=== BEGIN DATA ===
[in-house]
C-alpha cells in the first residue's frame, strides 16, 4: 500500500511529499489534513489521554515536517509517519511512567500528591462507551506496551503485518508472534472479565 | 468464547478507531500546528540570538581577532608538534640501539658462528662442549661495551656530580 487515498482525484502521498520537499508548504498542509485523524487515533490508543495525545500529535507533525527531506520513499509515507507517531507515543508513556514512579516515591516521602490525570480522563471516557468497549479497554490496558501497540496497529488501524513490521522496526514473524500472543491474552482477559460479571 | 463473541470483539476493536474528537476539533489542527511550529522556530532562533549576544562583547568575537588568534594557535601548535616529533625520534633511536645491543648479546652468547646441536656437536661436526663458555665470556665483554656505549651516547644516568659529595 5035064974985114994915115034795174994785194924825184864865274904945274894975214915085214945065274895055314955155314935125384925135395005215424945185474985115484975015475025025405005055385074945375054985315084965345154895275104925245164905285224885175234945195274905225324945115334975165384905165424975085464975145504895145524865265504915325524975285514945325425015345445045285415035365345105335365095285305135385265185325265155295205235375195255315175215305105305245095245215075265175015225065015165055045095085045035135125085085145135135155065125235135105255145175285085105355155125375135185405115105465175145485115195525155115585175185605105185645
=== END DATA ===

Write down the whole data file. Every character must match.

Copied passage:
[in-house]
C-alpha cells in the first residue's frame, strides 16, 4: 500500500511529499489534513489521554515536517509517519511512567500528591462507551506496551503485518508472534472479565 | 468464547478507531500546528540570538581577532608538534640501539658462528662442549661495551656530580 487515498482525484502521498520537499508548504498542509485523524487515533490508543495525545500529535507533525527531506520513499509515507507517531507515543508513556514512579516515591516521602490525570480522563471516557468497549479497554490496558501497540496497529488501524513490521522496526514473524500472543491474552482477559460479571 | 463473541470483539476493536474528537476539533489542527511550529522556530532562533549576544562583547568575537588568534594557535601548535616529533625520534633511536645491543648479546652468547646441536656437536661436526663458555665470556665483554656505549651516547644516568659529595 5035064974985114994915115034795174994785194924825184864865274904945274894975214915085214945065274895055314955155314935125384925135395005215424945185474985115484975015475025025405005055385074945375054985315084965345154895275104925245164905285224885175234945195274905225324945115334975165384905165424975085464975145504895145524865265504915325524975285514945325425015345445045285415035365345105335365095285305135385265185325265155295205235375195255315175215305105305245095245215075265175015225065015165055045095085045035135125085085145135135155065125235135105255145175285085105355155125375135185405115105465175145485115195525155115585175185605105185645